Highlighting your background will give the reader an opportunity to gain a deeper understanding of your personal narrative, which may not be evident on your resume. Also, consider including recent events, such as studying abroad or volunteering. Find a couple of moments in your life that have impacted your identity or interests, and briefly, mention them. This will personalize your bio and help you stand out from your peers.

Explain Your Interests

Next, you will want to elaborate on your interests. For students with a significant amount of professional experience, this will focus more on career goals. If you don’t feel you have enough job experience to write about or are not sure about your professional goals, describe your academic or extracurricular interests. Feel free to add any hobbies that highlight your uniqueness, such as painting, running marathons, or cooking. Remember, your personal biography is an area to describe your personality that is not as easily communicated on your resume.

Emphasize How You Can Add Value

Lastly, you want to end on a high note by emphasizing how you can add value. Depending on where you use this bio, this sentence or two can refer to adding value to a company, team, or event. Highlight your unique talents and skills that would interest your audience. Rather than explicitly stating, “I can add value by…,” share this message subtly. You want your reader to understand that you are a well-rounded individual and professional who can contribute significant knowledge and experience.

There is no order to include all of this information. Play with the format and see what works best for your narrative. Although it can be difficult to summarize your life in one paragraph, this is a useful tool for crafting a positive image of yourself for potential professional networks. Below are two examples:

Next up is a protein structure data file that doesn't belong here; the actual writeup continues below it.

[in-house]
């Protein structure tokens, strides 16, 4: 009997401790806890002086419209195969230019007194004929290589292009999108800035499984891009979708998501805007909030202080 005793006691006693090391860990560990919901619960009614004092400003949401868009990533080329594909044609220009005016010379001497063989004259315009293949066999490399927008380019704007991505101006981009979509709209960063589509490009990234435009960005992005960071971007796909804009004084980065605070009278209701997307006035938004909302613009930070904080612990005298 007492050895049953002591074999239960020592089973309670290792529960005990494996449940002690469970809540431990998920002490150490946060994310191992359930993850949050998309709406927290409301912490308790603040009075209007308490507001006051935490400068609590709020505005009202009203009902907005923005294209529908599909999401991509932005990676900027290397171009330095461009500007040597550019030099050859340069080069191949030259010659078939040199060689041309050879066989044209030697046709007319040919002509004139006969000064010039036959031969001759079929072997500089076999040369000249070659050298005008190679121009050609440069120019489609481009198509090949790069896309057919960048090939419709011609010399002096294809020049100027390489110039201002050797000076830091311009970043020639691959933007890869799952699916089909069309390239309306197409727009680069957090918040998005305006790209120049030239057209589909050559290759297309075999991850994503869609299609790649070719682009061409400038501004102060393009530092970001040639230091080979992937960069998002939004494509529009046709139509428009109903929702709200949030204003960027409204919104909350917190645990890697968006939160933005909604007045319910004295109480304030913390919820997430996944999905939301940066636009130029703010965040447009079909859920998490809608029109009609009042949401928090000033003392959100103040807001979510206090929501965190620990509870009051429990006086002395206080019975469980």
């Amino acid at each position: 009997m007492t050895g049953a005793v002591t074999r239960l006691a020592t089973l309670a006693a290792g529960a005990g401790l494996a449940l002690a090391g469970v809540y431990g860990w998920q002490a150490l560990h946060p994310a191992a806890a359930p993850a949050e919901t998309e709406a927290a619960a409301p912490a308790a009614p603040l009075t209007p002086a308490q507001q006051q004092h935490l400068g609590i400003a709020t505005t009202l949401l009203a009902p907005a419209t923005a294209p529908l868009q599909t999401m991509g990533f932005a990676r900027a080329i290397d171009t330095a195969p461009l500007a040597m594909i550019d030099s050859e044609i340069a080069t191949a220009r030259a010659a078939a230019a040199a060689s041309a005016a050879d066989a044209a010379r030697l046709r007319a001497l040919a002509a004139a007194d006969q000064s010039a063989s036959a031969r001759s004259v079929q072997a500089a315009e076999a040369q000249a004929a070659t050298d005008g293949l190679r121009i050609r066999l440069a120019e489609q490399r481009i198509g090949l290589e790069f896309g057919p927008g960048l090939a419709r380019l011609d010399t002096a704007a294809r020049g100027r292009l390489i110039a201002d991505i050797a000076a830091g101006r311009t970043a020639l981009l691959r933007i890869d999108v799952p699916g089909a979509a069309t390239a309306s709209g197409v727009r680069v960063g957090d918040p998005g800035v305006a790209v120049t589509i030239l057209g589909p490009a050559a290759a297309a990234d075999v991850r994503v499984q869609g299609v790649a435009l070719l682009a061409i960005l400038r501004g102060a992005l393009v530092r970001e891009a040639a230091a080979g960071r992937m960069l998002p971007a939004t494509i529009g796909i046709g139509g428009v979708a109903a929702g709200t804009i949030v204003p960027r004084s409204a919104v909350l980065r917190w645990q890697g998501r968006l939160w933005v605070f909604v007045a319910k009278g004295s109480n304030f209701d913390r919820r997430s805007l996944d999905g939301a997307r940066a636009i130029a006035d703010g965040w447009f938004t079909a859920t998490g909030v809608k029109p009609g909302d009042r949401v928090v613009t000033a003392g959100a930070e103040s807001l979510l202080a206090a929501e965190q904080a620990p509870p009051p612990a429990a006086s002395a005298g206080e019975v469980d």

Example 1 (for first-years and sophomores):

Alison Johnson is finishing her first year at DePaul University where she is interested in business. Although she has yet to declare a major, she’s considering finance or marketing. After watching her parents run a restaurant for years, she knew at a very young age that she also wanted to go into business. In high school, Alison waited tables at the family restaurant during the summer and was fascinated by the many working parts it takes to operate a successful business. From this experience, she learned the value of hard work, efficiency, and communication. In the future, she hopes to continue her parents’ legacy and run her own five-star restaurant in downtown Chicago. Alison spends her spare time singing in her church choir and cooking for friends and family.

Example 2 (for juniors and seniors):

Jared Smith is a senior at the University of Illinois at Urbana-Champaign where he is majoring in International Studies with a concentration in Latin America. His interest in international development began during the fall semester of 2012 when he had the opportunity to study abroad in Peru. He learned about the inequalities affecting indigenous communities, experienced the Peruvian culture, and became proficient in Spanish. Inspired by this international experience, Jared interned with the Chicago Council on Global Affairs, conducting research on food security in Latin America. Jared aspires to pursue a career in international development and write policy for a government agency. When he is not busy reading about current affairs in Latin America, he enjoys playing intramural basketball and training for the Chicago marathon.

 

More Resources

4 Steps to Writing a Professional Bio, Huffington Post

How to Write a Professional Bio, PROF KRG

6 Must-haves for Writing a Compelling Professional Bio, People Results

For many high school seniors and college students, ushering in the New Year isn’t only about the party hats, sparklers, and resolutions, it also rings in the FAFSA season (Free Application for Federal Student Aid). First-time FAFSA tacklers and even those who’ve completed the form several years in a row can feel the process is overwhelming and confusing.

The good news is that the Federal Student Aid office of the Department of Education has created helpful resources, including infographics, videos, how-to’s, FAQ’s, and articles to navigate you through the process.

If you don’t think you qualify for federal or state aid or you aren’t sure, a great first step is to verify your eligibility. And, there’s NO income cut-off for federal student aid. Everyone who is eligible should fill out the FAFSA. Follow the handy infographic below to get started on your FAFSA journey.

The Financial Aid Process

by FederalStudentAid.